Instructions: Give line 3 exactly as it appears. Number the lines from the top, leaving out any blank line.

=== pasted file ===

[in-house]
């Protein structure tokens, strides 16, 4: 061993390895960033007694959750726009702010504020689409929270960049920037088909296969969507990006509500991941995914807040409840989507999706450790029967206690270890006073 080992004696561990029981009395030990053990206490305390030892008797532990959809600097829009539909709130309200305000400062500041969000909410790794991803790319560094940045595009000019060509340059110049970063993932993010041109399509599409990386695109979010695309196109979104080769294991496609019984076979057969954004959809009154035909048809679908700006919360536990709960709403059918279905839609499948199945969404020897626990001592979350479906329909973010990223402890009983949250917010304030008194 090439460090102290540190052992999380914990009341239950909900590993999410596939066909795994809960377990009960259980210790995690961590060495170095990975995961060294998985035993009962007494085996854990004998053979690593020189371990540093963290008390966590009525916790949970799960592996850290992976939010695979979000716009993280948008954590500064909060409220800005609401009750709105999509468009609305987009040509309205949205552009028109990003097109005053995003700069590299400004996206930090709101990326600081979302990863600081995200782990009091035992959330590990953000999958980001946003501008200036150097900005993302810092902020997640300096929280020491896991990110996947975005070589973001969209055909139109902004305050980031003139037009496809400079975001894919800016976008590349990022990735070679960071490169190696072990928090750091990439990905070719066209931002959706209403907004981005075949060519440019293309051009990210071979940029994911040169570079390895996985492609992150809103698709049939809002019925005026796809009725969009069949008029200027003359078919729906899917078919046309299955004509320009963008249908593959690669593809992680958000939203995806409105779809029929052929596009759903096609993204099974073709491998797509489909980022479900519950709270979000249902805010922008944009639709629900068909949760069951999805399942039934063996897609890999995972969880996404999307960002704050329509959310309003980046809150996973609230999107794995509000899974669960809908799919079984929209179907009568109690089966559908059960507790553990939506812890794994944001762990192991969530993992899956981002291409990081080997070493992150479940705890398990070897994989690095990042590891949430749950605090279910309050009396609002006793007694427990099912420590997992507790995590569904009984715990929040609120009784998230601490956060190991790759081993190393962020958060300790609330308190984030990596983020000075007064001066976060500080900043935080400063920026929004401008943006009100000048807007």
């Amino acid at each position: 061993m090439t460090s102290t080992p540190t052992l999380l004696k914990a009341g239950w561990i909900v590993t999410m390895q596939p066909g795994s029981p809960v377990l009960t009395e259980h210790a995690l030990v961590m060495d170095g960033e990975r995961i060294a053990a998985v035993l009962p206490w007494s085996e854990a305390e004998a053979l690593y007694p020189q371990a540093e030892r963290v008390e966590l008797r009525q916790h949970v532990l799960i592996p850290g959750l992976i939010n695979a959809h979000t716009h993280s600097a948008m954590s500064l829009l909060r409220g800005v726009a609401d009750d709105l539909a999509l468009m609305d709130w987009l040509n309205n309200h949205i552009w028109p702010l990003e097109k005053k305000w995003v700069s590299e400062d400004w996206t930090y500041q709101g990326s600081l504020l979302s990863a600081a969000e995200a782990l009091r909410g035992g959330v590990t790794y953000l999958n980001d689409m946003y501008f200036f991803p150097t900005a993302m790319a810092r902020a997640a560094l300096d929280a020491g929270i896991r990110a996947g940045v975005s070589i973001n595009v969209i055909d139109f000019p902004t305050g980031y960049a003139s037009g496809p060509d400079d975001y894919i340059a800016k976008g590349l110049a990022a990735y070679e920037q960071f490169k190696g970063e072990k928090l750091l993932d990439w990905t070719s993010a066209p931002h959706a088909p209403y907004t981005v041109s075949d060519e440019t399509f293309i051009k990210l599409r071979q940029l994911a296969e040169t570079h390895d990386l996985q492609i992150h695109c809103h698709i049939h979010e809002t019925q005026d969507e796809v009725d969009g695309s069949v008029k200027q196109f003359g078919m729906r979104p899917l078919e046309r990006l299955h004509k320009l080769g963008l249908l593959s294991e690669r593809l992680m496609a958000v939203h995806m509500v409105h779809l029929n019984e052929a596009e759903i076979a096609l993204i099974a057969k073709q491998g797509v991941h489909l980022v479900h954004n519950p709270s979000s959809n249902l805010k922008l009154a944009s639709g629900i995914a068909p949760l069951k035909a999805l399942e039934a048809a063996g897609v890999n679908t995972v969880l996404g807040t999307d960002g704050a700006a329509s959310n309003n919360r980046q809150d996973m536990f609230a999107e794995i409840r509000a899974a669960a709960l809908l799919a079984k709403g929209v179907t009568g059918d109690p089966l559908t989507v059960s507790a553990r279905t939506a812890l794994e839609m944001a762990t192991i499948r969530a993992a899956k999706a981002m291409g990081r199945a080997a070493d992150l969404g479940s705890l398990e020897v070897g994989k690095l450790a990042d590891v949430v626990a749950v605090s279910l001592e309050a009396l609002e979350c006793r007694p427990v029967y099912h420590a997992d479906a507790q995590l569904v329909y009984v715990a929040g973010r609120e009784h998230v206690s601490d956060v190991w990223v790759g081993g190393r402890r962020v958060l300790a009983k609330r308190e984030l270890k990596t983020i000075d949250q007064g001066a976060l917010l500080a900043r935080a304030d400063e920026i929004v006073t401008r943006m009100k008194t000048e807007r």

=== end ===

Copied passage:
């Amino acid at each position: 061993m090439t460090s102290t080992p540190t052992l999380l004696k914990a009341g239950w561990i909900v590993t999410m390895q596939p066909g795994s029981p809960v377990l009960t009395e259980h210790a995690l030990v961590m060495d170095g960033e990975r995961i060294a053990a998985v035993l009962p206490w007494s085996e854990a305390e004998a053979l690593y007694p020189q371990a540093e030892r963290v008390e966590l008797r009525q916790h949970v532990l799960i592996p850290g959750l992976i939010n695979a959809h979000t716009h993280s600097a948008m954590s500064l829009l909060r409220g800005v726009a609401d009750d709105l539909a999509l468009m609305d709130w987009l040509n309205n309200h949205i552009w028109p702010l990003e097109k005053k305000w995003v700069s590299e400062d400004w996206t930090y500041q709101g990326s600081l504020l979302s990863a600081a969000e995200a782990l009091r909410g035992g959330v590990t790794y953000l999958n980001d689409m946003y501008f200036f991803p150097t900005a993302m790319a810092r902020a997640a560094l300096d929280a020491g929270i896991r990110a996947g940045v975005s070589i973001n595009v969209i055909d139109f000019p902004t305050g980031y960049a003139s037009g496809p060509d400079d975001y894919i340059a800016k976008g590349l110049a990022a990735y070679e920037q960071f490169k190696g970063e072990k928090l750091l993932d990439w990905t070719s993010a066209p931002h959706a088909p209403y907004t981005v041109s075949d060519e440019t399509f293309i051009k990210l599409r071979q940029l994911a296969e040169t570079h390895d990386l996985q492609i992150h695109c809103h698709i049939h979010e809002t019925q005026d969507e796809v009725d969009g695309s069949v008029k200027q196109f003359g078919m729906r979104p899917l078919e046309r990006l299955h004509k320009l080769g963008l249908l593959s294991e690669r593809l992680m496609a958000v939203h995806m509500v409105h779809l029929n019984e052929a596009e759903i076979a096609l993204i099974a057969k073709q491998g797509v991941h489909l980022v479900h954004n519950p709270s979000s959809n249902l805010k922008l009154a944009s639709g629900i995914a068909p949760l069951k035909a999805l399942e039934a048809a063996g897609v890999n679908t995972v969880l996404g807040t999307d960002g704050a700006a329509s959310n309003n919360r980046q809150d996973m536990f609230a999107e794995i409840r509000a899974a669960a709960l809908l799919a079984k709403g929209v179907t009568g059918d109690p089966l559908t989507v059960s507790a553990r279905t939506a812890l794994e839609m944001a762990t192991i499948r969530a993992a899956k999706a981002m291409g990081r199945a080997a070493d992150l969404g479940s705890l398990e020897v070897g994989k690095l450790a990042d590891v949430v626990a749950v605090s279910l001592e309050a009396l609002e979350c006793r007694p427990v029967y099912h420590a997992d479906a507790q995590l569904v329909y009984v715990a929040g973010r609120e009784h998230v206690s601490d956060v190991w990223v790759g081993g190393r402890r962020v958060l300790a009983k609330r308190e984030l270890k990596t983020i000075d949250q007064g001066a976060l917010l500080a900043r935080a304030d400063e920026i929004v006073t401008r943006m009100k008194t000048e807007r």